To really see how these performed, we sat down and played around with a few different features. First off, we listened to a bunch of our favourite tracks - including the latest albums from The Killers and Lemon Jelly. Then, we played a couple of hours worth of Counter-Strike to see how they held up in-game. Next, we played around with Skype to see how the microphone did, before recording some audio direct to disk and then listening to that closely.
Listening to music, the audio quality from these isn't, we'd have to say, spectacular. The audio has a tendency to be a bit fuzzy and muffled, with a lack of clarity at the high-end - although you will find that there's plenty of bass. These really aren't ideal headphones for listening to music on, although they'll do perfectly adequately if you just happen to have them sitting around.
Counter-Strike is a game that really requires more quality in terms of sound hardware than many other titles. Many gamers won't play on anything other than headphones because of the advantage of the strong stereo separation that helps pinpoint players' locations. We found these DSP-500s more than up to the job. The strong bass coped ably with the gunfire and explosions that pepper a CS game, and were accurately able to render subtleties in footsteps from various differences and locations - making them a great headset for the trainee killer.
In Skype, we found that the mic gave us a clear and well-pitched recording, and the mic is clearly capable of handling basic VoIP. How about the more stringent test, the direct recording? Theoretically, this should be a perfect copy of what the microphone picks up, allowing us to really get an idea of its dynamic range and clarity. We're happy to say that the DSP-500 passed this test with flying colours - it is honestly one of the best mics we've ever used, and we've used some pretty good gear. You are not going to get anything better than this for less than £100, we'd suggest. The exceptional quality and clarity of the microphone gives this headset an added use - podcasting. If you're looking for some cheap and cheerful hardware to get started with, but are keen to maintain a near-professional level of audio quality, these headsets would be perfect.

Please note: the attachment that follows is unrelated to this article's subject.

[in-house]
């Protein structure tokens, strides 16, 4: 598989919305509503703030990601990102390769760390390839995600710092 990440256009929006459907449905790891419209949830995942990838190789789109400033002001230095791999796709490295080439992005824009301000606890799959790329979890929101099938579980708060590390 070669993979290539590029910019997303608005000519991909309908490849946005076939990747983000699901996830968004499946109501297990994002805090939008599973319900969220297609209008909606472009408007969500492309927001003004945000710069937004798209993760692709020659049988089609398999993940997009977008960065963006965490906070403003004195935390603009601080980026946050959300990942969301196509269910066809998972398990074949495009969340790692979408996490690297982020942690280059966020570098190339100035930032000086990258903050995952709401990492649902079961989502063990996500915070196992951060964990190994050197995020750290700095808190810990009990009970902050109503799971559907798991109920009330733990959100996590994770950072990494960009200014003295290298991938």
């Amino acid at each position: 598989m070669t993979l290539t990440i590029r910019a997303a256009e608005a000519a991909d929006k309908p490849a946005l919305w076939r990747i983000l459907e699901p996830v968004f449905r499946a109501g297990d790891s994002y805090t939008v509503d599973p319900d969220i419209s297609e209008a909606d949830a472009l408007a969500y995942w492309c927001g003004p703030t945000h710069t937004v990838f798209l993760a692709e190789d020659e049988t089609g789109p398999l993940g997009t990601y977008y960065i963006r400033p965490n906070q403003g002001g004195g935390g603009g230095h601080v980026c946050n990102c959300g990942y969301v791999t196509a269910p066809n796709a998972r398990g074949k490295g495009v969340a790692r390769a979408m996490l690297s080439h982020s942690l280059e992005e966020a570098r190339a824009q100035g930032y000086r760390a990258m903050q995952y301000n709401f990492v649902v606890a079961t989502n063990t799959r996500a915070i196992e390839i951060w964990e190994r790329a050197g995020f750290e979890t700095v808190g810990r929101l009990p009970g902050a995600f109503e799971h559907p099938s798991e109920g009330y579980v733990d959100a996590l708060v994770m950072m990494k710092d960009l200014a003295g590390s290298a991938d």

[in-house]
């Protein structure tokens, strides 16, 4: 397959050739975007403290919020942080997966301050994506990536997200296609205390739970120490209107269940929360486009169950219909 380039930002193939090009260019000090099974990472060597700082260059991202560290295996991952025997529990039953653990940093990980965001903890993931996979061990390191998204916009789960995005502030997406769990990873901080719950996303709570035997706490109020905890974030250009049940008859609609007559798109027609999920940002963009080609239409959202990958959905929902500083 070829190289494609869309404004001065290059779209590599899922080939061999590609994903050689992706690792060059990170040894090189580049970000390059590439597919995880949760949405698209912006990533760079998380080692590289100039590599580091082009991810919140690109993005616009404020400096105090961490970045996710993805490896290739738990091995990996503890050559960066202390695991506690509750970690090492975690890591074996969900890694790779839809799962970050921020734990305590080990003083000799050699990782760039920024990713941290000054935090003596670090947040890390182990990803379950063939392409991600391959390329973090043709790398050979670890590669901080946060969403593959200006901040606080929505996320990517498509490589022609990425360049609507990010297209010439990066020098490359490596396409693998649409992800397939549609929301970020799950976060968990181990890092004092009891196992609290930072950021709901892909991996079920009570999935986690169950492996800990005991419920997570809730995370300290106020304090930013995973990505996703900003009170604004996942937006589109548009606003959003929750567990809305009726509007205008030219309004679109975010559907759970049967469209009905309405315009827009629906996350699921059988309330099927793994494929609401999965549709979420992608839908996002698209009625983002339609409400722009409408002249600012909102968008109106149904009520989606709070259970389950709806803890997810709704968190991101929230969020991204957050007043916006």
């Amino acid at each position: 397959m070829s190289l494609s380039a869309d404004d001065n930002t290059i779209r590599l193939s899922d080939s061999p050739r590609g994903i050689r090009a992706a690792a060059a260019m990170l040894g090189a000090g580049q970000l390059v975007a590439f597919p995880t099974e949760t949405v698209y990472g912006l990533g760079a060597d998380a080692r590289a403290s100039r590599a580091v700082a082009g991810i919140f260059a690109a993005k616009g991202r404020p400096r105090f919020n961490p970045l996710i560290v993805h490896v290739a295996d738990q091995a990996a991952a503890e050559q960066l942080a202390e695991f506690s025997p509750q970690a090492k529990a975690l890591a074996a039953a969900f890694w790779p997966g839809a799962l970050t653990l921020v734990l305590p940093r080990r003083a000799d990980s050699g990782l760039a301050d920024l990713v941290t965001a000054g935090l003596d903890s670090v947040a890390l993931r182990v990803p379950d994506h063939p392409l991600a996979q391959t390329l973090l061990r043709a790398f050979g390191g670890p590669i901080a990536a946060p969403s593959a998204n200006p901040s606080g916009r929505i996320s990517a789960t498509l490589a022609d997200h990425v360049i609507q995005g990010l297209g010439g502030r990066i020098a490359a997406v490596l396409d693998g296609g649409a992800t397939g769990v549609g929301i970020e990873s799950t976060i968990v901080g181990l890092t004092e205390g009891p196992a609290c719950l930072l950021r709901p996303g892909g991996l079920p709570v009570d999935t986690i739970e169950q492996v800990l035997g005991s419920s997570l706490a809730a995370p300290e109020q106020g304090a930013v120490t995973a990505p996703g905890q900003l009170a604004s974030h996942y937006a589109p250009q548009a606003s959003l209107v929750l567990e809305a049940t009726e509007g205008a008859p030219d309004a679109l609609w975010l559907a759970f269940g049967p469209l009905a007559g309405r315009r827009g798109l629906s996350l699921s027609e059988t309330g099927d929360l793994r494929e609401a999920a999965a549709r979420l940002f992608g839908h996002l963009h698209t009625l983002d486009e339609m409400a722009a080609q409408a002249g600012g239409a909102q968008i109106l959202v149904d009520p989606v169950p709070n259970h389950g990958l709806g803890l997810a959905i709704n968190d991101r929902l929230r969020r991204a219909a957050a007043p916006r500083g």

The headphones sit pretty comfortably. The actual cans are rather odd - the padding on the rims is not that soft, but is firm with a furry cloth over the top. Having given these to a few people to try, opinions are really mixed - some absolutely love them and some, like myself, find them a bit odd. The size of the can also felt just a little bit too small for my ears, but I suppose that depends on the size of your head, frankly.
The build quality of the headset is great, and it feels really solid - this isn't some cheap pair of disposable headphones. They've already lasted us a while, and we really don't anticipate them going anywhere.
Also included on the headset cord is a volume control, along with a mute button for the microphone. This allows you to mute your voice without having to fiddle with any software - which is very handy for in-game use.
Overall, the Plantronics DSP-500 is a very solid headset. Although the audio quality listening to music isn't great, it acquits itself very well in games and in VoIP scenarios, especially given the strong bass response and the excellent quality of the microphone. If you're looking for a good pair of gaming cans, we'd really advise you to give these a look.